The NHL lost a living legend yesterday with the death of Bill Torrey. If anyone created a formula for creating and developing expansion franchises it was Bowtie Bill. He took a team that struggled to compete with their wealthier neighbors in Manhattan and in eight years they stood atop the NHL summit when they hoisted the Stanley Cup (an act they repeated three more times) while it took the Rangers forever to end their curse in 1993/94.
The only way I can pay tribute to this departed legend is to reproduce in its entirety my chapter devoted to Bill Torrey from my new book The Art of the Dealers: the NHL’s Greatest General Managers.
Those of you who bought my bought will know that I ranked Torrey 19th when the book was released last fall but after the conclusion of the 2017/18 regular season Torrey has now dropped to 20th place according to my rating system. Still this should not detract from the enormous legacy of greatness he left with his passing.
Bill Torrey Rank #20
Peak Rank #10 – 1983/84
Peak Value +114 – 1987/88
California Golden Seals, 1970-1971
New York Islanders, 1972-1992
Florida Panthers, 2000-2001
Patrick Division Titles: 1977/78-1978/79, 1980/81-1981/82, 1983/84, 1987/88
Playoff Appearances: 1974/75-1987/88, 1989/90
Stanley Cup Finals Appearances: 1979/80-1983/84
Stanley Cup Victories: 1979/80-1982/83
“Bill Torrey was a mentor to me. I liked his style, I liked the way he acted, I liked the way he handled the media; he was a guy who understood the game and let the people working under him develop their skills. He was also good at letting people do their jobs. He was the kind of guy who knew he was in charge, and the people working around him knew he was in charge, but he wasn’t a dictator. He handled the media fairly and was upfront and honest with everyone he dealt with, all the while wearing his trademark bow ties.”
Jim Devellano, The Road to Hockeytown
Bill Torrey wrote the manual on how to build an expansion team into a Stanley Cup champion, correction, a Stanley Cup dynasty; and, in so doing, established himself as one of the greatest general managers in NHL history.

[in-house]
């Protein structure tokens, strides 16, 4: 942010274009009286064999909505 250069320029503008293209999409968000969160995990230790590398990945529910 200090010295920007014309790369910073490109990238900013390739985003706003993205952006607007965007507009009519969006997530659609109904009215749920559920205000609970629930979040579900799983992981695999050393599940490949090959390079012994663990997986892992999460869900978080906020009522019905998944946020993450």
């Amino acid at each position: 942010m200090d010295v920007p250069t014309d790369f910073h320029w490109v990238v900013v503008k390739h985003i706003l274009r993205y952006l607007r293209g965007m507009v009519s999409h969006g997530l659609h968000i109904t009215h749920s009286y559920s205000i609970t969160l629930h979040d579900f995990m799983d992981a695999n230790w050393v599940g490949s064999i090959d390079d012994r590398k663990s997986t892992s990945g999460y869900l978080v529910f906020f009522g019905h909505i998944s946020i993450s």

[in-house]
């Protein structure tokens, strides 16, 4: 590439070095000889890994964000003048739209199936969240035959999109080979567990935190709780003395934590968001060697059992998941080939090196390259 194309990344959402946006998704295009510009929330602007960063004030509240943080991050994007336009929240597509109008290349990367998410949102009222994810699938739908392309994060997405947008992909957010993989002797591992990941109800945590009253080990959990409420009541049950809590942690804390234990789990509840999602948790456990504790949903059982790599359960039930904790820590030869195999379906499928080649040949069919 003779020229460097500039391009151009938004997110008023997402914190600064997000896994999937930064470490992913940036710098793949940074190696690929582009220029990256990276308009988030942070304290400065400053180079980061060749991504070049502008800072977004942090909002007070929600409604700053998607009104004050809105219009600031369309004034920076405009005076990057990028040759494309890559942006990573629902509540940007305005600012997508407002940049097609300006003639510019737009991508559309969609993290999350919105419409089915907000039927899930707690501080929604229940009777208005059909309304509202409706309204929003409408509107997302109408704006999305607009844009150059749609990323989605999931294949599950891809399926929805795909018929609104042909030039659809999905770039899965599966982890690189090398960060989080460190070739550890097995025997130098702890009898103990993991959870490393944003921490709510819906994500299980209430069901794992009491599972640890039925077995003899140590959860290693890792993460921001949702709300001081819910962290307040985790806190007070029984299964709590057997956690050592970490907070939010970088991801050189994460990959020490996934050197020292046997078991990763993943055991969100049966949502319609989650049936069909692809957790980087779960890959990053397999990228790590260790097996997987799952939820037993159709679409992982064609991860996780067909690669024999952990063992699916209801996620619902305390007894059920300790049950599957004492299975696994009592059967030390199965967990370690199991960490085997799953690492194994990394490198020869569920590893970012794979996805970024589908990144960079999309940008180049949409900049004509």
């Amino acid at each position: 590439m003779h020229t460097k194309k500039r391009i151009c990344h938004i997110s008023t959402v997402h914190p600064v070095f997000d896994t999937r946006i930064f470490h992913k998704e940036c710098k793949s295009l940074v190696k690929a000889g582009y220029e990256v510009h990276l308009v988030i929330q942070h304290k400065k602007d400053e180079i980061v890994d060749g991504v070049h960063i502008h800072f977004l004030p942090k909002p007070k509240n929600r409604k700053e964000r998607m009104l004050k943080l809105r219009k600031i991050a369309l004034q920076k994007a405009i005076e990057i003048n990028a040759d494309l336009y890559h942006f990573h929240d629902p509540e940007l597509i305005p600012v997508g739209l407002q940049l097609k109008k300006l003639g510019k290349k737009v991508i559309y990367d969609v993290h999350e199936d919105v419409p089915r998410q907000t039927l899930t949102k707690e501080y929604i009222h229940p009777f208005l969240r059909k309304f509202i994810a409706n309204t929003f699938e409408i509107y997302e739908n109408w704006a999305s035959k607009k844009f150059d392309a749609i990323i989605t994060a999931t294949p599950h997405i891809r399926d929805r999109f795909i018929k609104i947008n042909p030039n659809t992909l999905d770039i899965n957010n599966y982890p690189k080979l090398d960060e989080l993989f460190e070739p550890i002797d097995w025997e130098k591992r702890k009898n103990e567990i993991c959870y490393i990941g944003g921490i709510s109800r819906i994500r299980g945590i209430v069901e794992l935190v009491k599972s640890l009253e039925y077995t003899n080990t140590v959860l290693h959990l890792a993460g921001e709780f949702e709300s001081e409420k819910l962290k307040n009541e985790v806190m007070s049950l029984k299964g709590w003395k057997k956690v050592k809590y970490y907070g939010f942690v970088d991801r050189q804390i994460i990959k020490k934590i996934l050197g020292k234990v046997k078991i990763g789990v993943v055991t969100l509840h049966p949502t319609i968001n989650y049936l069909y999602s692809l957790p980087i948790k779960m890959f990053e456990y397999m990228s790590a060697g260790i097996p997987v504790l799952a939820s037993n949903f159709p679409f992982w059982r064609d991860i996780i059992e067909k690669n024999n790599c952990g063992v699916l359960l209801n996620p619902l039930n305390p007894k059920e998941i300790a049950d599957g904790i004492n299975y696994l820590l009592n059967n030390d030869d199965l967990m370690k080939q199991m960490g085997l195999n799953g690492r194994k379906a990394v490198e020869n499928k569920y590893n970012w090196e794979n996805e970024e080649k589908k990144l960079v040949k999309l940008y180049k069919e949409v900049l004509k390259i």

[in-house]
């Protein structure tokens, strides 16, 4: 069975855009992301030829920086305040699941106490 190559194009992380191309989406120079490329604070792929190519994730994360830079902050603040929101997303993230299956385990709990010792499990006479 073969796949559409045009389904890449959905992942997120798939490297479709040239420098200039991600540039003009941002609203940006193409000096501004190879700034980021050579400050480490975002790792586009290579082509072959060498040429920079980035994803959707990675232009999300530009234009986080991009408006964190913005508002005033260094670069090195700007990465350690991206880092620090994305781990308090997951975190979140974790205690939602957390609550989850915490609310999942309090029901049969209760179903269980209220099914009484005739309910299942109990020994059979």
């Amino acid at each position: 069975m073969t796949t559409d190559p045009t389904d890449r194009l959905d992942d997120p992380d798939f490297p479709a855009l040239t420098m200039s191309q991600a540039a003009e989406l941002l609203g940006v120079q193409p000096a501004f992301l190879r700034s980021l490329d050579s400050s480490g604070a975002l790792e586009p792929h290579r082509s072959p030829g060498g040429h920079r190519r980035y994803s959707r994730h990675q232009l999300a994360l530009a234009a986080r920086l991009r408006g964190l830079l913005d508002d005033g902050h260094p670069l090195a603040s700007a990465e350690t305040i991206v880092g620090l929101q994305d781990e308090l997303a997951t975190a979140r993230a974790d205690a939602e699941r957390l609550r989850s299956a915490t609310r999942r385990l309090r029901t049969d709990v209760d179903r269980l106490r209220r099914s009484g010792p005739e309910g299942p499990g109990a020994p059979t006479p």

He made Long Island, New York the hockey capital of the world; he brought several of the game’s greatest players into the NHL; and developed HHOF coaching and managerial talent who, in turn, also went on to develop coaching and managerial talent that does honor to the game of hockey today.
He was the second greatest general manager of the 1980s according to my rating system (second only to Glen Sather).
In short, Bill Torrey was a presence in the NHL and his legacy shall endure for decades to come.
And so, given all these blandishments and superlatives why is it that that Bill Torrey only ranks 20th in the eyes of my rating system?
The answer is found in the early lean years when Torrey was suffering his baptism under fire with the California Golden Seals and the early lean years of the New York Islanders. During that time period Torrey accumulated 39 of his 70 minus points. At the end of the 1973/74 season, Bill Torrey’s career value was a -39. It would take Torrey five seasons to dig his way out of the hole and emerge on the plus side in terms of career value.
And then there is the case of his final four years with the Islanders and his brief stint managing the Florida Panthers. During that time period his career value was reduced by 30 points—a significant drop and he fell seven steps in rank from 10th to 17th in the eyes of my rating system when he handed over the managerial reins for good in 2002.
This is not meant as a disparagement of Bill Torrey’s magnificent achievements. Instead it offers a lesson about the long, rough road Bill Torrey had to take to achieve managerial greatness: that sometimes to be a great general manager one is obliged to endure a lot of hard knocks, bruises, sacrifices, and broken bones on the journey.
Bill Torrey was born in Montreal and attended St. Lawrence University (the future alma mater of Mike Keenan and Jacques Martin).
During the 1960s he became involved with the Pittsburgh Hornets in the AHL; working in their front office. The Hornets were the farm club for the Detroit Red Wings. During the years Torrey worked the Hornets went from doormats to winners, playoff contenders and in 1966/67 Calder Cup Champions.
It was there he attracted the attention of Frank Selke Jr. who worked for the ill-fated California Seals team. Torrey was one of the few Seals employees here who showed skill and acumen.